Yong-Ak (Rafael) Song’s Biography

Yong-Ak (Rafael) Song, Assistant Professor of Mechanical and Biomedical Engineering, New York University Abu Dhabi

Professor Yong-Ak (Rafael) Song is the Director of the Micro- and Nanoscale Bioengineering Group at the New York University in Abu Dhabi (NYUAD), UAE. Rafael Y. Song’s research and teaching interests are interdisciplinary in both mechanical engineering disciplines such as design and manufacturing of MEMS devices, fluid mechanics, and micro/nanofabrication, as well as in biological engineering areas such as BioMEMS, neuroprosthetic implants, and optogenetics using C. elegans worms. He received his B.S., M.S., and Ph.D. in mechanical engineering from RWTH Aachen University, Germany and worked at the Korea Institute of Science and Technology (KIST) as a Senior Research Scientist. He joined the Micro/Nanofluidic BioMEMS Group in the Department of Electrical Engineering and Computer Science at MIT as a Research Scientist. He joined NYUAD in September 2012. Since then, he has been spearheading the research activities in liquid biopsy and neuroengineering. He has received the NYU Whitehead Fellowship for Junior Faculty in Biomedical and Biological Sciences in 2014 and the Postdoctoral Fellowship from Merck/Computational Systems Biology Initiative of MIT in 2004.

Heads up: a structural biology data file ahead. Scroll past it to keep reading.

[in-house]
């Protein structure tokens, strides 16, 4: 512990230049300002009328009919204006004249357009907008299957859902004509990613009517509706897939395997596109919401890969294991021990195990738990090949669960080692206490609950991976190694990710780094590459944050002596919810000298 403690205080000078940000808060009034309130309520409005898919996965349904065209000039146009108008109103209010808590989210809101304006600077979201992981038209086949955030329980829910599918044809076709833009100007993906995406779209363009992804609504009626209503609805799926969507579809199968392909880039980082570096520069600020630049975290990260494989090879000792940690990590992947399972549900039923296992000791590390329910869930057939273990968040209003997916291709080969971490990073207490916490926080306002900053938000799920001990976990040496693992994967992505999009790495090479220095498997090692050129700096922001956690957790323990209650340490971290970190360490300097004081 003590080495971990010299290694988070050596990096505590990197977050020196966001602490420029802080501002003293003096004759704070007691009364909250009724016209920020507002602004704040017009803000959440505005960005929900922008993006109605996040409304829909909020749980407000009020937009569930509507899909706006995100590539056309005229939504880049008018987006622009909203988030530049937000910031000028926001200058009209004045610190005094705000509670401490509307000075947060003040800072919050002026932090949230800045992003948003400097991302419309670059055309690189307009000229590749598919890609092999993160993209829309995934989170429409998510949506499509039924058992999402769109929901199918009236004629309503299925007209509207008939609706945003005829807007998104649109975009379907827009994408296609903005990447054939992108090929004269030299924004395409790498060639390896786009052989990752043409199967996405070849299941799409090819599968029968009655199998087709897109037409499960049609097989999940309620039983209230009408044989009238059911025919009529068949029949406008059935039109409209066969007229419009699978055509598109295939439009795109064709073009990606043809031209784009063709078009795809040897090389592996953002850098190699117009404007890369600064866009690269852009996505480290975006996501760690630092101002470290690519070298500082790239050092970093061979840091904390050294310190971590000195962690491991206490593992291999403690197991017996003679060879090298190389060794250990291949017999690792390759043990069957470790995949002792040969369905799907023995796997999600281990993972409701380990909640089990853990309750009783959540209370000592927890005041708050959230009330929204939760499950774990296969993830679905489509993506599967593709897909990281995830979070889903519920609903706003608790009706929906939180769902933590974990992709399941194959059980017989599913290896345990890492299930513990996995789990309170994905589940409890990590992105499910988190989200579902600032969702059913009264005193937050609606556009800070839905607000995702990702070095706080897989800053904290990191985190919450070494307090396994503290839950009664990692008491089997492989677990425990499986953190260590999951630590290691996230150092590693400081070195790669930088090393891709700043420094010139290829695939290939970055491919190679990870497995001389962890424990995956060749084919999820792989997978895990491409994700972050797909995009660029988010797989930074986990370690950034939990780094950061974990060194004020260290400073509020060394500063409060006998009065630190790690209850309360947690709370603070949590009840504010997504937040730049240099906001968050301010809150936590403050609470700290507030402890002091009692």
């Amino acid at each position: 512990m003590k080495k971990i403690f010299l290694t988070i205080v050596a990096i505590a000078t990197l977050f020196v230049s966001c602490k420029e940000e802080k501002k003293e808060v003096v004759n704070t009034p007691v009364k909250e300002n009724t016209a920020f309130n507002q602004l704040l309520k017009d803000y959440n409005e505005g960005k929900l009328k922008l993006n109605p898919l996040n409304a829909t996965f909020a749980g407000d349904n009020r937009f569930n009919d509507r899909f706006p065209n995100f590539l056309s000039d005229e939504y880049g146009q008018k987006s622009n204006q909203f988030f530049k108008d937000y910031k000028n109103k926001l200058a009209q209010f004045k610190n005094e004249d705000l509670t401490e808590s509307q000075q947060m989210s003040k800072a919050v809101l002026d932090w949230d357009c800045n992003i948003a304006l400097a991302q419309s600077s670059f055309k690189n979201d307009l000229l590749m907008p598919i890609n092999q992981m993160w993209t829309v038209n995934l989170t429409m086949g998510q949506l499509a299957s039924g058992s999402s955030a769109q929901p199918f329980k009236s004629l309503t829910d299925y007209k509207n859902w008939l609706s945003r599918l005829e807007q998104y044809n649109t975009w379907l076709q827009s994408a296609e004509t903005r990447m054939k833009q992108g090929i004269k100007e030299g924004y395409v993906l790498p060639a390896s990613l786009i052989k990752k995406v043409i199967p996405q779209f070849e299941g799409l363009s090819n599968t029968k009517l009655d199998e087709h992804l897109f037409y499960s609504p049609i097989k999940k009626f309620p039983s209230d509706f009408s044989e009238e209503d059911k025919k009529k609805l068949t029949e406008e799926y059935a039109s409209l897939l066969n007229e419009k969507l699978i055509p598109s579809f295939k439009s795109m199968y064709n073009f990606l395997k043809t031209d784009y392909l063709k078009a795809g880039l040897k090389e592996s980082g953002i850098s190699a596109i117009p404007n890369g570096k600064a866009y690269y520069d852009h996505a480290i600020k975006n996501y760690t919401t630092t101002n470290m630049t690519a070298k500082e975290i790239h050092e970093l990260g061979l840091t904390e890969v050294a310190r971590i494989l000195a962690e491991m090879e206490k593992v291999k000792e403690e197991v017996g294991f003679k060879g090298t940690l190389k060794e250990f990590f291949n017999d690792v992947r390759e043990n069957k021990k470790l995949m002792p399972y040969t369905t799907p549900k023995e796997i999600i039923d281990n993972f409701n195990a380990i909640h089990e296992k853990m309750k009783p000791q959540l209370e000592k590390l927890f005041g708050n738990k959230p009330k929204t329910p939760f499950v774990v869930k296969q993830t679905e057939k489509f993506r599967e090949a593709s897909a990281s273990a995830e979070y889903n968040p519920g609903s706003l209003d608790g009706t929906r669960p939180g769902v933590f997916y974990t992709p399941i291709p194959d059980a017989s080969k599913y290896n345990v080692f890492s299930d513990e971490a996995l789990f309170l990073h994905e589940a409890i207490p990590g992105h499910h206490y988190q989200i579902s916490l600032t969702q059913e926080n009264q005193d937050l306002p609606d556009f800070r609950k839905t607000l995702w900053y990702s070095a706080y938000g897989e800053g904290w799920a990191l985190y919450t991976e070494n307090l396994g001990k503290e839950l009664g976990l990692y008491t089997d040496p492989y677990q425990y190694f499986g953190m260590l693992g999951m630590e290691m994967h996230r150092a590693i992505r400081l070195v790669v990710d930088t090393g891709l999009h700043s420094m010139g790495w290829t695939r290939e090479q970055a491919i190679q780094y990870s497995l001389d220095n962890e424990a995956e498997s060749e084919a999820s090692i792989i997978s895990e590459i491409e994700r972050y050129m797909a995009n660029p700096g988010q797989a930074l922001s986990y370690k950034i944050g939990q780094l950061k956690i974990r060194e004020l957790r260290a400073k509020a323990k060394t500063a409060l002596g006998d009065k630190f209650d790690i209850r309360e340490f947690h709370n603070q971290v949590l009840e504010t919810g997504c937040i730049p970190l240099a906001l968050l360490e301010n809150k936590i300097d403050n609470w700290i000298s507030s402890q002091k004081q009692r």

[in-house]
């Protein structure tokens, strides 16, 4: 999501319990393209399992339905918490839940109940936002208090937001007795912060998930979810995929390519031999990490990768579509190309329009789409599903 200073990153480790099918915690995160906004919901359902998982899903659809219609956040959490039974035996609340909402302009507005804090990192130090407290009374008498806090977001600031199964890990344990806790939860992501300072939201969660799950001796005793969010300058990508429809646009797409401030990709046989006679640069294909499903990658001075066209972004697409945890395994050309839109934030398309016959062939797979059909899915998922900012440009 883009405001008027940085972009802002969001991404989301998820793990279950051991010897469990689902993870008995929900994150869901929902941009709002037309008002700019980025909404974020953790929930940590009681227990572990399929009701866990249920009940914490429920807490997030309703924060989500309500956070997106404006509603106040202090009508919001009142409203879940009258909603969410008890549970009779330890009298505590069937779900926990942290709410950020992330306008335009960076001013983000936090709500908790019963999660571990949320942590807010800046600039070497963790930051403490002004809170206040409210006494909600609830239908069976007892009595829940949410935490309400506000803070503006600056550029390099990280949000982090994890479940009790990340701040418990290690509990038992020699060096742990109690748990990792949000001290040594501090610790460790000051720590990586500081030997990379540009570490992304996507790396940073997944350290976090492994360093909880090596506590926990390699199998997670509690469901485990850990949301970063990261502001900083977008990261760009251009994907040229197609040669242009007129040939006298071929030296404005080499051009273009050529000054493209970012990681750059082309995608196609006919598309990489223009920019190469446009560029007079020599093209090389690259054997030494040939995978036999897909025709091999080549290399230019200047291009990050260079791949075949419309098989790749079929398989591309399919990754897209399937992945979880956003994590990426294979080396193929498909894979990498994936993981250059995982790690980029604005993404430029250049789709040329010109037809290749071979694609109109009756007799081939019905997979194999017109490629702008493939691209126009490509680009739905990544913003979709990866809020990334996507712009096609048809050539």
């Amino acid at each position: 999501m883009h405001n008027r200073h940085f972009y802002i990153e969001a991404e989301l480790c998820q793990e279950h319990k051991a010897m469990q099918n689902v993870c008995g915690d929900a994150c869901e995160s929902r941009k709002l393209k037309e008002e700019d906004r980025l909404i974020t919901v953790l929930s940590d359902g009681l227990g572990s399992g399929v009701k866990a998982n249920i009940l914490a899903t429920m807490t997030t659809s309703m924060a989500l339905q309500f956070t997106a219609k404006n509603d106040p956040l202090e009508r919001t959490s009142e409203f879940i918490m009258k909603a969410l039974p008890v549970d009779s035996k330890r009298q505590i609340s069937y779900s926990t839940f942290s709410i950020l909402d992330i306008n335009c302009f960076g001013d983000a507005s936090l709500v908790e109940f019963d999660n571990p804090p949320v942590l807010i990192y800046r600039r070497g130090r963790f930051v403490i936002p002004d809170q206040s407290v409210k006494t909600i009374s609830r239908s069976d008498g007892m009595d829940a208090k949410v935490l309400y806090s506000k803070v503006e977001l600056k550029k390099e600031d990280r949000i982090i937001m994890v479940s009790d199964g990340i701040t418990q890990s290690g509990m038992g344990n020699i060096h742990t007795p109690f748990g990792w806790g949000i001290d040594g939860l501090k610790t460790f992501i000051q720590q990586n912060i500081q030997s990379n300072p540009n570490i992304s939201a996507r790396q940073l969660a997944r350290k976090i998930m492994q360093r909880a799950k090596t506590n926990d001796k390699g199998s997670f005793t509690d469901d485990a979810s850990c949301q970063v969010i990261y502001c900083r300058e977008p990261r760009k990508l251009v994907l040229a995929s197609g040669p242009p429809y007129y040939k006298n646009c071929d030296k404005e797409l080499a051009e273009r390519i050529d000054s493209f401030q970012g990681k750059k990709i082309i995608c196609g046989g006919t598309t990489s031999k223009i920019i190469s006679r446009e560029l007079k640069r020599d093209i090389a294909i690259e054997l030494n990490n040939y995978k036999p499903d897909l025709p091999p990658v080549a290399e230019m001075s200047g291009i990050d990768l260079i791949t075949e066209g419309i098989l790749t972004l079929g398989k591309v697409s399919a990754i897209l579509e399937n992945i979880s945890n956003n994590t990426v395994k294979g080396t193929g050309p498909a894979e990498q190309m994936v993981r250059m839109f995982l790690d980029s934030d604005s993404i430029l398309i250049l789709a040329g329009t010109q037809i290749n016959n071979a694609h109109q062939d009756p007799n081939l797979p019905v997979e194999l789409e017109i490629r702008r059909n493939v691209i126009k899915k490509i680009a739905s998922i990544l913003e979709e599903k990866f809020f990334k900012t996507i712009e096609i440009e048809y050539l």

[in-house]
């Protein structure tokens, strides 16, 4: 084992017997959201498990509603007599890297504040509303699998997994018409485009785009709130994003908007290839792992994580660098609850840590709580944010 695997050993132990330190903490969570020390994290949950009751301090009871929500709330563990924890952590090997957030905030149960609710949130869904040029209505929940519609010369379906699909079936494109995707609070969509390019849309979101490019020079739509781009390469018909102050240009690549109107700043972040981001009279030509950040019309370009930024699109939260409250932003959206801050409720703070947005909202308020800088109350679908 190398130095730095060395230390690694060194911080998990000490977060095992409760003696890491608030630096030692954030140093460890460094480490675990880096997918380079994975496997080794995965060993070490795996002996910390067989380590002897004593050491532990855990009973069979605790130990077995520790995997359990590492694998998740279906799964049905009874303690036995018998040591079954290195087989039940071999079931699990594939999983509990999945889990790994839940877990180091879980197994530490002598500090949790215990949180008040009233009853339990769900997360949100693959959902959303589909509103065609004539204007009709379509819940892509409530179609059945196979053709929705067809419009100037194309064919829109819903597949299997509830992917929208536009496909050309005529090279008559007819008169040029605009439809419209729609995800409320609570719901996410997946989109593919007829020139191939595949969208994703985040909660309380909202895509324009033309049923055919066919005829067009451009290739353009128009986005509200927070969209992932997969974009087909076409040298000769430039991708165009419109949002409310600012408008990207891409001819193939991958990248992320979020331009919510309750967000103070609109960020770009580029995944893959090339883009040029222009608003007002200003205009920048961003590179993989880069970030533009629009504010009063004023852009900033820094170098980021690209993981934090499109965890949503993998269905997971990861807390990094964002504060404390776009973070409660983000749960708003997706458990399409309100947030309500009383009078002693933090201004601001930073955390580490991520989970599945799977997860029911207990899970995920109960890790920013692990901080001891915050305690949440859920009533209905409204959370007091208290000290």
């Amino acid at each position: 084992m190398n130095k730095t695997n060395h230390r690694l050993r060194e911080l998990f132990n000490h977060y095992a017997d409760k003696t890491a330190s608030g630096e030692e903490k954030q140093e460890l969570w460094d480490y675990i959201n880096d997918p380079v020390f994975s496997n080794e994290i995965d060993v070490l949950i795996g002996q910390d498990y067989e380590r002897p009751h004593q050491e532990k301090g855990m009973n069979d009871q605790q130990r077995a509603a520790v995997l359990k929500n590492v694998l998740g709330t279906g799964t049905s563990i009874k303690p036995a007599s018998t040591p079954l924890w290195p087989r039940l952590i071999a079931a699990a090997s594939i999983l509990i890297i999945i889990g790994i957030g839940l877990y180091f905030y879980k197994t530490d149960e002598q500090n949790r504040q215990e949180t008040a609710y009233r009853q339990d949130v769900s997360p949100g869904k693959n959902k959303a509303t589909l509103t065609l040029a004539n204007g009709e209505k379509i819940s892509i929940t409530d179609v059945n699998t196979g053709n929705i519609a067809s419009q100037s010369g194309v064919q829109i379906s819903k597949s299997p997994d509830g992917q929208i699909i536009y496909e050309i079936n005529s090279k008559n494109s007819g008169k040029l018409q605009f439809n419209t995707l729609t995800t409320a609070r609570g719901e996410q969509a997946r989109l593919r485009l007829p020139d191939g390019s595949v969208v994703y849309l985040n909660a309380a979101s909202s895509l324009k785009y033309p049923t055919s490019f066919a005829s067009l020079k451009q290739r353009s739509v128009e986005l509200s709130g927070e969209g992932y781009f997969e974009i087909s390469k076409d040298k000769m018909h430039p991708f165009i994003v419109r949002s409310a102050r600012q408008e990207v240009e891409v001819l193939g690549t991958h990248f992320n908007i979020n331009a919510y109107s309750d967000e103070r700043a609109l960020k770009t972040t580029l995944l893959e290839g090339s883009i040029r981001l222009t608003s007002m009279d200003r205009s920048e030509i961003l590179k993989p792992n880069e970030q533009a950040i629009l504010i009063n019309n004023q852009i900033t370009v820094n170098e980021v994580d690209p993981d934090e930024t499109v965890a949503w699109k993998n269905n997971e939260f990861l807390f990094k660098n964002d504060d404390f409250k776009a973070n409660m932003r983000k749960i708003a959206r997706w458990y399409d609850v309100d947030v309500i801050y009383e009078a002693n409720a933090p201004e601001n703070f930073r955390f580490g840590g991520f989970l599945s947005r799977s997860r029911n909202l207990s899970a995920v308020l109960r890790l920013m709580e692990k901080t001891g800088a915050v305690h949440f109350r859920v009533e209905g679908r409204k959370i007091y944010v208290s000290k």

Accelerating the Detection Speed of Circulating DNA/RNA by Electrokinetic Concentration in a Microfluidic Chip

The cell-free DNA (cfDNA), which consists of fragments of DNA from dying cancer cells, and exosomes released during fusion of the multivesicular endosomes have demonstrated great promise as an alternative biomarker for cancer detection and assessment of treatment. To enhance the detection sensitivity and speed of “Liquid Biopsy” tools for cfDNA and exosomal RNA, we have developed a microfluidic concentrator chip based on ion concentration polarization (ICP) that can preconcentrate target nucleic acids electrokinetically from a ~µL fluidic sample into a ~pL plug in the vicinity of the molecular capture probes. ICP preconcentration not only reduces the analyte diffusion length but also increases the binding reaction rate, and as a result, ICP-enhanced biosensors allow much faster hybridization than standard diffusion-limited biosensors such as microarrays. Utilizing an ion-selective conductive polymer membrane, poly(3,4-ethylenedioxythiophene) polystyrene sulfonate (PEDOT:PSS), in a microfluidic channel, we could achieve a concentration increase of DNA by 6 orders of magnitude from an initial concentration of 100 fM at 50V within 10 min. As for the detection via surface hybridization on morpholino (MO) probes, a class of uncharged DNA mimics, DNA target concentration as low as 10 pM was detected within 15 min. In the case of an exosomal RNA, miR21, we could accelerate its surface hybridization on MO probes by 7-fold using the electrokinetic concentrator. It even allowed an increase of the concentration of exosomes (from human breast cancer cell lines, ~105/mL) locally for a sensitive fluorescence detection. These results demonstrate a potential application of the microfluidic electrokinetic concentrator for a rapid detection of cfDNA and exosomal RNA molecules down to few pico- and femtomolar regimes.